Poised on the edge of a war of their own seeking, Americans have not forgotten the event that, in their leaders’ minds, at least, brought them to this point: the three-pronged attack of Sept. 11, 2001. While the plans to invade Iraq proceeded, so did the competitions to design fitting monuments to the people who died that day in New York and Washington, D.C. In late February, New York’s Lower Manhattan Development Corp. announced its choice of a design for rebuilding the World Trade Center site, and last week a jury chaired by the chief curator of New York’s Museum of Modern Art also declared a winner in the competition for a memorial at the Pentagon.
Both these competitions have aroused tremendous interest, in part because of the variety and merit of the ideas proposed, but in part, too, because of the way they have refocused attention on the question of just what it is we do — or should be doing — when we build memorials. This is what makes the Sept. 11 efforts fascinating even to those of us who are not American. Quite apart from the fact that people of many different nationalities died in those attacks, every nation has its own sad or traumatic events to remember and cannot help but be curious as to how others choose to translate loss or outrage or grief or even defiance into physical form.
Fashions change in public memorials, as in all things. Over the years, they have taken one of several well-worn paths. There are shrines, such as the Meiji and Yasukuni memorials, and churches, too numerous to mention. There are houses where the revered dead once lived, such as Gen. Maresuke Nogi’s simple home in Nogizaka. Sometimes the ruins left after an attack or invasion are preserved, as with the A-Bomb Dome in Hiroshima, the Kaiser-Wilhelm-Gedachtniskirche in Berlin or the USS Arizona memorial at Pearl Harbor. There are statues, men on horses, pillars and obelisks — like Nelson’s Column in London or the U.S. capital’s monument to George Washington. There are gardens, such as Hiroshima’s Peace Park, and museums, including the trio of notable buildings commemorating the Holocaust: the Jewish Museum in Berlin, the Holocaust Museum in Washington and Jerusalem’s Yad Vashem. These are the standard embodiments of grief.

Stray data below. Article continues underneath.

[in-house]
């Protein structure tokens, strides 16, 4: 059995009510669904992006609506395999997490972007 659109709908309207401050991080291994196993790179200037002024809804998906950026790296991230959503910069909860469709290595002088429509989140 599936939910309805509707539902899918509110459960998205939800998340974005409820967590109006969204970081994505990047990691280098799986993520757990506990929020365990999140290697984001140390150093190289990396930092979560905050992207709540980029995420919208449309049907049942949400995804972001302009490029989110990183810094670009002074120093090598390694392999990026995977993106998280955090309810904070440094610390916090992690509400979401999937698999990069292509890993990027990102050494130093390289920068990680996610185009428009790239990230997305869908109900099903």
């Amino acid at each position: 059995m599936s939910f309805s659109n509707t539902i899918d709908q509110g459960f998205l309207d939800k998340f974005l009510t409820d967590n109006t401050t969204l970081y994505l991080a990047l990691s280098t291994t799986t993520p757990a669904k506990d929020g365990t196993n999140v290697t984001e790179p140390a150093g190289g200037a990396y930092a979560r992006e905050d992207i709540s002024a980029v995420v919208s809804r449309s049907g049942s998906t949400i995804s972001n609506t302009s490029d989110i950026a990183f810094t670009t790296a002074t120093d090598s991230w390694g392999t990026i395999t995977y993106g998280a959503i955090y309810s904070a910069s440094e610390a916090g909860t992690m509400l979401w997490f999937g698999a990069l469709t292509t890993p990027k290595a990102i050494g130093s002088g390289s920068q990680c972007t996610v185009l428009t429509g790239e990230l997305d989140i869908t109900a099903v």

In recent years, however, memorials have cut free of such conventions. The Vietnam Veterans Memorial in Washington, designed by the young Chinese-American architecture student Maya Lin, was one of the first to break out of the mold. A black gash of marble, descending into and returning from the earth, inscribed with the chronologically ordered names of the dead, Ms. Lin’s memorial replaced simple remembrance with a kind of frozen art or theater. It did not just refer to an event, it re-enacted it.
And that is what the winning designs for the Sept. 11 sites do. At the Pentagon, cantilevered, illuminated stone benches will be arranged in a formation echoing the hijacked jet’s flight path into the building’s west side. Each bench will be named for one of the 184 victims. The benches commemorating those on the plane will point toward the Pentagon; those commemorating the Pentagon workers will face away from it. Under each bench will be a pool of water; surrounding them, a grove of maple trees. Stone and water and light will interact in a solemn and symbolically lucid place of meditation. Designed by two unknown young American architects, it promises to be a most impressive memorial, all the more affecting for its simplicity.
World-renowned architect Daniel Libeskind’s plan for rebuilding the World Trade Center site is necessarily more ambitious and grandiose and has, in fact, drawn some criticism on those grounds. It does not actually include a memorial to the victims. That will come later. But it does provide the framework, and, like the Pentagon plan, it seeks to tell a story as well as repopulate an empty space. Libeskind envisages a 1,776-foot (almost 600-meter) tower — 1776 being the date of America’s origin as a nation — surrounded by lesser towers in the shape of shards and slivers of glass. At the center of the site, the gaping hole left by the Twin Towers’ collapse will be preserved in the form of a 10-meter-deep “bathtub,” a black hole, an image of irrationality.
Finally, the design ensures that each Sept. 11 a wedge of sunlight will fall unimpeded through the center of the site from 8:46 a.m., when the first tower was struck, to 10:28 a.m., when the second imploded. As some have pointed out, there is almost too much symbolism going on here. And yet New Yorkers have generally embraced the plan as a uniquely imaginative way of expressing their complex feelings about the site.
How one responds to these designs depends on whether one is persuaded that the function of a memorial is to enlighten as well as to remember. Those who are will find them inspiring.
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